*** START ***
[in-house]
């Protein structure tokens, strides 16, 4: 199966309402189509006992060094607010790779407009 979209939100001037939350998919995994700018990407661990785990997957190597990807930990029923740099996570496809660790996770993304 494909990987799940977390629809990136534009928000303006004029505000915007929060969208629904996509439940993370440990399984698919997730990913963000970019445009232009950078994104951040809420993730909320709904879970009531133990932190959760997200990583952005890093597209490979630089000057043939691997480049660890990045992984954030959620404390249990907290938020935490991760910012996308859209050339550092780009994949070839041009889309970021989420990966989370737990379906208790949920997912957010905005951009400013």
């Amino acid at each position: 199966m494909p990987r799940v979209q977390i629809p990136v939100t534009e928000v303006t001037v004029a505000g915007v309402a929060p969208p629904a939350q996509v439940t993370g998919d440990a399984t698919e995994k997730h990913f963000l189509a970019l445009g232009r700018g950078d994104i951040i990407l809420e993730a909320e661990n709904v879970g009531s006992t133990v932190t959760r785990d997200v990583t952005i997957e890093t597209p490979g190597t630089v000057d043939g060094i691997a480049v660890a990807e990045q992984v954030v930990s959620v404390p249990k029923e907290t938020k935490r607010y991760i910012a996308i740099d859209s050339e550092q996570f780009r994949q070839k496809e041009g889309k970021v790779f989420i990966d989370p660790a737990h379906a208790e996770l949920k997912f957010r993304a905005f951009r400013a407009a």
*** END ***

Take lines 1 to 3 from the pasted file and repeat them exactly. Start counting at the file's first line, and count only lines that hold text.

[in-house]
């Protein structure tokens, strides 16, 4: 199966309402189509006992060094607010790779407009 979209939100001037939350998919995994700018990407661990785990997957190597990807930990029923740099996570496809660790996770993304 494909990987799940977390629809990136534009928000303006004029505000915007929060969208629904996509439940993370440990399984698919997730990913963000970019445009232009950078994104951040809420993730909320709904879970009531133990932190959760997200990583952005890093597209490979630089000057043939691997480049660890990045992984954030959620404390249990907290938020935490991760910012996308859209050339550092780009994949070839041009889309970021989420990966989370737990379906208790949920997912957010905005951009400013």
């Amino acid at each position: 199966m494909p990987r799940v979209q977390i629809p990136v939100t534009e928000v303006t001037v004029a505000g915007v309402a929060p969208p629904a939350q996509v439940t993370g998919d440990a399984t698919e995994k997730h990913f963000l189509a970019l445009g232009r700018g950078d994104i951040i990407l809420e993730a909320e661990n709904v879970g009531s006992t133990v932190t959760r785990d997200v990583t952005i997957e890093t597209p490979g190597t630089v000057d043939g060094i691997a480049v660890a990807e990045q992984v954030v930990s959620v404390p249990k029923e907290t938020k935490r607010y991760i910012a996308i740099d859209s050339e550092q996570f780009r994949q070839k496809e041009g889309k970021v790779f989420i990966d989370p660790a737990h379906a208790e996770l949920k997912f957010r993304a905005f951009r400013a407009a």